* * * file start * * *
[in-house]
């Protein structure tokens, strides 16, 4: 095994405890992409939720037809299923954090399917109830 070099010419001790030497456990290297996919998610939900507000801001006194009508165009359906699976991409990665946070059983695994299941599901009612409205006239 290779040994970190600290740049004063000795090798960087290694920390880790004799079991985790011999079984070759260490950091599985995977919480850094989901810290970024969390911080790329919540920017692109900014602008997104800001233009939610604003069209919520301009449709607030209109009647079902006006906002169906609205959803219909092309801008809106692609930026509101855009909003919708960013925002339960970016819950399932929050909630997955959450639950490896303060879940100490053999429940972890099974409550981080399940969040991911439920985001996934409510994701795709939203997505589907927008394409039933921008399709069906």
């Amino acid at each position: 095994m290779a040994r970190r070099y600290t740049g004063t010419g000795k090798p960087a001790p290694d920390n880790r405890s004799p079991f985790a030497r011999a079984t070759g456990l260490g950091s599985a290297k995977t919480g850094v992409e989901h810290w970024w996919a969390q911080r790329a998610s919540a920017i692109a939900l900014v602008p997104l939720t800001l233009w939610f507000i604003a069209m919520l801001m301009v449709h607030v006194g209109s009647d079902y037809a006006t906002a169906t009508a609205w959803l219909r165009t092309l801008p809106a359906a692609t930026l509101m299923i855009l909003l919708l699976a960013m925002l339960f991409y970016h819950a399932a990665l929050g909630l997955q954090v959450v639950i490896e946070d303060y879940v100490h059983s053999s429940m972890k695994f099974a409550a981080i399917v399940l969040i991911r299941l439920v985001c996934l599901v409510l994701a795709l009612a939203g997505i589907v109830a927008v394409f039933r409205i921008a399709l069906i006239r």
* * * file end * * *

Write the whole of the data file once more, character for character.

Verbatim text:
[in-house]
């Protein structure tokens, strides 16, 4: 095994405890992409939720037809299923954090399917109830 070099010419001790030497456990290297996919998610939900507000801001006194009508165009359906699976991409990665946070059983695994299941599901009612409205006239 290779040994970190600290740049004063000795090798960087290694920390880790004799079991985790011999079984070759260490950091599985995977919480850094989901810290970024969390911080790329919540920017692109900014602008997104800001233009939610604003069209919520301009449709607030209109009647079902006006906002169906609205959803219909092309801008809106692609930026509101855009909003919708960013925002339960970016819950399932929050909630997955959450639950490896303060879940100490053999429940972890099974409550981080399940969040991911439920985001996934409510994701795709939203997505589907927008394409039933921008399709069906």
């Amino acid at each position: 095994m290779a040994r970190r070099y600290t740049g004063t010419g000795k090798p960087a001790p290694d920390n880790r405890s004799p079991f985790a030497r011999a079984t070759g456990l260490g950091s599985a290297k995977t919480g850094v992409e989901h810290w970024w996919a969390q911080r790329a998610s919540a920017i692109a939900l900014v602008p997104l939720t800001l233009w939610f507000i604003a069209m919520l801001m301009v449709h607030v006194g209109s009647d079902y037809a006006t906002a169906t009508a609205w959803l219909r165009t092309l801008p809106a359906a692609t930026l509101m299923i855009l909003l919708l699976a960013m925002l339960f991409y970016h819950a399932a990665l929050g909630l997955q954090v959450v639950i490896e946070d303060y879940v100490h059983s053999s429940m972890k695994f099974a409550a981080i399917v399940l969040i991911r299941l439920v985001c996934l599901v409510l994701a795709l009612a939203g997505i589907v109830a927008v394409f039933r409205i921008a399709l069906i006239r």